Researchers from the University of Brighton’s School of Environment and Technology have been busy trampling through marshes and peat bogs since the beginning of December as part of the initial fieldwork phase of the WetlandLIFE project.
WetlandLIFE is a three year interdisciplinary project funded by the AHRC, ESRC and NERC through the ‘Valuing Nature’ programme (http://valuing-nature.net ). The WetlandLIFE team are studying the cultural, historical and economic values of wetland spaces across England, with case study sites in Bedfordshire, the Somerset Levels and the Humber Estuary, together with an ecological focus on mosquitoes to refine our understanding of their importance within these habitats.
As SET Research Fellow on the project, Dr Mary Gearey, explains: “Mosquitoes are hugely important for wetland ecosystems, as a food source for fish, bats and birds and also as pollinators for a wide range of plant life. As climate change warms our atmosphere, and increases its ability to hold moisture, there is every likelihood that mosquito populations will continue to thrive within English wetlands. Our project seeks to understand how these potentially expanding mosquito populations can be balanced against encouraging people to use and enjoy wetland spaces for their health and wellbeing.”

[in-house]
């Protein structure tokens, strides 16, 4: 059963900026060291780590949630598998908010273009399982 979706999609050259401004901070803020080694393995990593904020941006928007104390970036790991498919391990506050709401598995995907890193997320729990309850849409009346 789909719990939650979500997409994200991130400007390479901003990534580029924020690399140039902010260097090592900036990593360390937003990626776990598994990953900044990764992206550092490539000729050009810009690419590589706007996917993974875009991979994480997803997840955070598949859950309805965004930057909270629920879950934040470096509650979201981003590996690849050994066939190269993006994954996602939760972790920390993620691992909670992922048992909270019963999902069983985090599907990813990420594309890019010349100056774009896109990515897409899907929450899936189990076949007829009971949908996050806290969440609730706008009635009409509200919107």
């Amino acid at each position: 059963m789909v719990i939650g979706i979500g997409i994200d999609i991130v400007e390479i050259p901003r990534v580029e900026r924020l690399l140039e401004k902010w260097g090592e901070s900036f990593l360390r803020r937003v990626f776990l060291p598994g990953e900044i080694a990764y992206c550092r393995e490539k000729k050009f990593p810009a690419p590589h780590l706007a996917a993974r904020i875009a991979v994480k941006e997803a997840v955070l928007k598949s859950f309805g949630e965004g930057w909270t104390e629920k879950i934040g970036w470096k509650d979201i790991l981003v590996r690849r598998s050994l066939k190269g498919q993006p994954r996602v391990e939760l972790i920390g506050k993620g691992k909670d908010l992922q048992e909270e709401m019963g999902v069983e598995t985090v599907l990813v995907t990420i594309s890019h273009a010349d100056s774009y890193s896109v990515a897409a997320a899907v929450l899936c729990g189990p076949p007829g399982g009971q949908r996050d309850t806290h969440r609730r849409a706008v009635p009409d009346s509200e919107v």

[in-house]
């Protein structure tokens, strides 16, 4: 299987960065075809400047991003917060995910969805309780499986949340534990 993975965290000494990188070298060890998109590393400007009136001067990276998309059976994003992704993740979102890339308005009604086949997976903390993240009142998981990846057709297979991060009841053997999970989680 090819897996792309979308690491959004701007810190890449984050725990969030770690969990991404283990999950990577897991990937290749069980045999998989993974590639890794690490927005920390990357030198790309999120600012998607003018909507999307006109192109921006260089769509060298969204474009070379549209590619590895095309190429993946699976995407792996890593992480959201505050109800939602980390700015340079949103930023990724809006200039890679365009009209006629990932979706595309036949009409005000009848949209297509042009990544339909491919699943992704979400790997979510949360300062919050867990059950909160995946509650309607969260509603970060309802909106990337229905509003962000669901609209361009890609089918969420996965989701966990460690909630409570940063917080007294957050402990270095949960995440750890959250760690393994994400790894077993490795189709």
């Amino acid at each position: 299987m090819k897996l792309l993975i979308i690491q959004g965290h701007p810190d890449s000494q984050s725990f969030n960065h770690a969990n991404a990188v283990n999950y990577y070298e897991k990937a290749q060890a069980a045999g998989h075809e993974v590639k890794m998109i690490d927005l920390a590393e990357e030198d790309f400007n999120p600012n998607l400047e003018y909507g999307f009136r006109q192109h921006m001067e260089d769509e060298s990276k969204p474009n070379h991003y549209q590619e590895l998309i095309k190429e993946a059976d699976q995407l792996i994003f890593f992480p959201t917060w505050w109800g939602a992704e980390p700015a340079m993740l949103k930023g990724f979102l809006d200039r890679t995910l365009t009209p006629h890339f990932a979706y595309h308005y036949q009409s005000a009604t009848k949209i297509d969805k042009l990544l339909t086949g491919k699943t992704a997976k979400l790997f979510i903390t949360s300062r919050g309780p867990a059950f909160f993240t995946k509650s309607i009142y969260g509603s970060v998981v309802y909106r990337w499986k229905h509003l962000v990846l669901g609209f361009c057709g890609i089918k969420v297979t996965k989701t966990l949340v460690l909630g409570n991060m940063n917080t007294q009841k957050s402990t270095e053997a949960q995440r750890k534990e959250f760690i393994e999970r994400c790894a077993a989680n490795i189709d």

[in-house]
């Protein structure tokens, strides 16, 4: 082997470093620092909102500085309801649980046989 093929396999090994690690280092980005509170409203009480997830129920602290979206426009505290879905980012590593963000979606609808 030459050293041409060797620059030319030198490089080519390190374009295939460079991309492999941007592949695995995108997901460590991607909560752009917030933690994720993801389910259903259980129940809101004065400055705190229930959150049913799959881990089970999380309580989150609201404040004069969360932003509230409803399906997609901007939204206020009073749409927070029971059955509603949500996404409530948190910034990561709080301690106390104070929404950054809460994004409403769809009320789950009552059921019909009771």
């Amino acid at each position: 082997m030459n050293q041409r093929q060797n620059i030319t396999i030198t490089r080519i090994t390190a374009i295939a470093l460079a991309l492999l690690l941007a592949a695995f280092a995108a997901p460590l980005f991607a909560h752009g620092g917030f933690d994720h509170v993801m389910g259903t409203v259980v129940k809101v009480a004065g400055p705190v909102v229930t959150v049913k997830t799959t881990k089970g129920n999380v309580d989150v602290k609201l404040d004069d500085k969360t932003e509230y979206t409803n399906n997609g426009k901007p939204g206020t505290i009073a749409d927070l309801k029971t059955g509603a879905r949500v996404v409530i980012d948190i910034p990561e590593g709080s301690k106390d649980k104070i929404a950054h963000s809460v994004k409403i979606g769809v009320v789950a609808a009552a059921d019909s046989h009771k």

Joining forces with Greenwich University to undertake empirical social science fieldwork, the Brighton team are currently immersing themselves within three key wetland ecosystems within England; Shapwick Heath and Westhay Moor on the Somerset Levels; the Millennial and Priory Country Parks in Bedfordshire and Alkborough Flats in Lincolnshire. At this initial stage the Brighton team are familiarising themselves with these uniquely different landscapes – the rural peatlands which sit under Glastonbury Tor’s gaze and the urban infill gravel pits of Bedfordshire with the riverine floodplains where the Humber and Trent rivers meet the next venue in January 2018.
“It’s been so wonderful to meet the team of Rangers in Somerset and Bedfordshire who take care of these sites” explains Mary “and to meet the volunteers, walkers, birders and bat club members who cherish these unique spaces. Even in wet, cold, windy and sleeting conditions I’ve met people enjoying being in nature – whatever the weather throws at them. The mosquitos are in hibernation at this time of year, giving us a chance to explore these sites before they wake up and greet us in the Spring. In the meantime I’ve been capturing the beauty of these spaces via my camera phone – all contributing to our online photographic essay. See www.wetlandlife.org – we welcome all contributions, just send in your wetlands photos.”